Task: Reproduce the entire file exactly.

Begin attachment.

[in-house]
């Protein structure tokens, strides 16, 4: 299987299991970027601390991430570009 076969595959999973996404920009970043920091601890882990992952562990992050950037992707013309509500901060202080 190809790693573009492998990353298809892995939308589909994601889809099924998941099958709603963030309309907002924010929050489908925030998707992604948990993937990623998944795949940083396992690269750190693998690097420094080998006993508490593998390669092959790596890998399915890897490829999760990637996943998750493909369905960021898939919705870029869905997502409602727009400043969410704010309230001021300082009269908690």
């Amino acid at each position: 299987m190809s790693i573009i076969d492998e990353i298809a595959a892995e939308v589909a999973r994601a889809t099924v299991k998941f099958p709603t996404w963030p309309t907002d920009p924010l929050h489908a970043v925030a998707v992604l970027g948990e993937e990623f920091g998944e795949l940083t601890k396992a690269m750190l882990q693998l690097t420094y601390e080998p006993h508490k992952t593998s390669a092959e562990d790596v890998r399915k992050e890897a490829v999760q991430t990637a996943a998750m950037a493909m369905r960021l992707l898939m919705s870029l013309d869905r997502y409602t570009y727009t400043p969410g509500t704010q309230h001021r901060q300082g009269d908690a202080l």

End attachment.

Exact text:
[in-house]
């Protein structure tokens, strides 16, 4: 299987299991970027601390991430570009 076969595959999973996404920009970043920091601890882990992952562990992050950037992707013309509500901060202080 190809790693573009492998990353298809892995939308589909994601889809099924998941099958709603963030309309907002924010929050489908925030998707992604948990993937990623998944795949940083396992690269750190693998690097420094080998006993508490593998390669092959790596890998399915890897490829999760990637996943998750493909369905960021898939919705870029869905997502409602727009400043969410704010309230001021300082009269908690």
């Amino acid at each position: 299987m190809s790693i573009i076969d492998e990353i298809a595959a892995e939308v589909a999973r994601a889809t099924v299991k998941f099958p709603t996404w963030p309309t907002d920009p924010l929050h489908a970043v925030a998707v992604l970027g948990e993937e990623f920091g998944e795949l940083t601890k396992a690269m750190l882990q693998l690097t420094y601390e080998p006993h508490k992952t593998s390669a092959e562990d790596v890998r399915k992050e890897a490829v999760q991430t990637a996943a998750m950037a493909m369905r960021l992707l898939m919705s870029l013309d869905r997502y409602t570009y727009t400043p969410g509500t704010q309230h001021r901060q300082g009269d908690a202080l």